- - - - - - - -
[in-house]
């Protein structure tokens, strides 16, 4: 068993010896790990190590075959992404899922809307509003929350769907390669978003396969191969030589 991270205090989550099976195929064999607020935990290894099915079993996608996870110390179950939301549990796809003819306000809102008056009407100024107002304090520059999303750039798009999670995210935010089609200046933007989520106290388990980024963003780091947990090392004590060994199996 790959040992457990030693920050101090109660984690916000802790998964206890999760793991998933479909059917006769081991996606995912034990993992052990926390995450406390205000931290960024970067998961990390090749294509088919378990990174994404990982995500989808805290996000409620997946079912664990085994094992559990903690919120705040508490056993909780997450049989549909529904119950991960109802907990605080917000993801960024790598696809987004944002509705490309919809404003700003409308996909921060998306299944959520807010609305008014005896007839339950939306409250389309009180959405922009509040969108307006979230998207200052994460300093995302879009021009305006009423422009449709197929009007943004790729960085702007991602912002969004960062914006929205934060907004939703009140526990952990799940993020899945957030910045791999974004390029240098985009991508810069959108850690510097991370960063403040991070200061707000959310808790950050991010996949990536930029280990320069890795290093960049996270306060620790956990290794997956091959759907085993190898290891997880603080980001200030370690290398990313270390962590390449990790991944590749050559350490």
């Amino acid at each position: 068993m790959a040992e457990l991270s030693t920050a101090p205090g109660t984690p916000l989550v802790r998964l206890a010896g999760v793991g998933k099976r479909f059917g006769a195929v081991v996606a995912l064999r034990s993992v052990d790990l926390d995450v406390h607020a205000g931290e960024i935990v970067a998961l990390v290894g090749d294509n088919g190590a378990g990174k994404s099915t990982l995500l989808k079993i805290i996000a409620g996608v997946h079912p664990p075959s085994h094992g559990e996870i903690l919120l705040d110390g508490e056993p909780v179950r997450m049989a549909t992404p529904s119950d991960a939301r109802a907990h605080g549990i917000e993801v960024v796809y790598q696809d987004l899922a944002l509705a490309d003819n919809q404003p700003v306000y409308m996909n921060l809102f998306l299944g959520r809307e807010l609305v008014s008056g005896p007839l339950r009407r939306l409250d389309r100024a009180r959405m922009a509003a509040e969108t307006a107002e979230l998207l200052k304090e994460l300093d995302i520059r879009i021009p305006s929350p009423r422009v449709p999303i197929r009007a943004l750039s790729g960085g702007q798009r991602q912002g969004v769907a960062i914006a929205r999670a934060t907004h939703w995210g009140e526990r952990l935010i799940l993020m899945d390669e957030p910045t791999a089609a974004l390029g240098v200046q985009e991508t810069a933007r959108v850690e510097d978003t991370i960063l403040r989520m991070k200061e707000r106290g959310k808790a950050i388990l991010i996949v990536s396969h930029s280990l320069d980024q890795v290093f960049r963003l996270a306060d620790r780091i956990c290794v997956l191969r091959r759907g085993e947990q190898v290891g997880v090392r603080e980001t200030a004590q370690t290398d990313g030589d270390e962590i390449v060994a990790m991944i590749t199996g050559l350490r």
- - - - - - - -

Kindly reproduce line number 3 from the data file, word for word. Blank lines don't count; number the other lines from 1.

């Amino acid at each position: 068993m790959a040992e457990l991270s030693t920050a101090p205090g109660t984690p916000l989550v802790r998964l206890a010896g999760v793991g998933k099976r479909f059917g006769a195929v081991v996606a995912l064999r034990s993992v052990d790990l926390d995450v406390h607020a205000g931290e960024i935990v970067a998961l990390v290894g090749d294509n088919g190590a378990g990174k994404s099915t990982l995500l989808k079993i805290i996000a409620g996608v997946h079912p664990p075959s085994h094992g559990e996870i903690l919120l705040d110390g508490e056993p909780v179950r997450m049989a549909t992404p529904s119950d991960a939301r109802a907990h605080g549990i917000e993801v960024v796809y790598q696809d987004l899922a944002l509705a490309d003819n919809q404003p700003v306000y409308m996909n921060l809102f998306l299944g959520r809307e807010l609305v008014s008056g005896p007839l339950r009407r939306l409250d389309r100024a009180r959405m922009a509003a509040e969108t307006a107002e979230l998207l200052k304090e994460l300093d995302i520059r879009i021009p305006s929350p009423r422009v449709p999303i197929r009007a943004l750039s790729g960085g702007q798009r991602q912002g969004v769907a960062i914006a929205r999670a934060t907004h939703w995210g009140e526990r952990l935010i799940l993020m899945d390669e957030p910045t791999a089609a974004l390029g240098v200046q985009e991508t810069a933007r959108v850690e510097d978003t991370i960063l403040r989520m991070k200061e707000r106290g959310k808790a950050i388990l991010i996949v990536s396969h930029s280990l320069d980024q890795v290093f960049r963003l996270a306060d620790r780091i956990c290794v997956l191969r091959r759907g085993e947990q190898v290891g997880v090392r603080e980001t200030a004590q370690t290398d990313g030589d270390e962590i390449v060994a990790m991944i590749t199996g050559l350490r």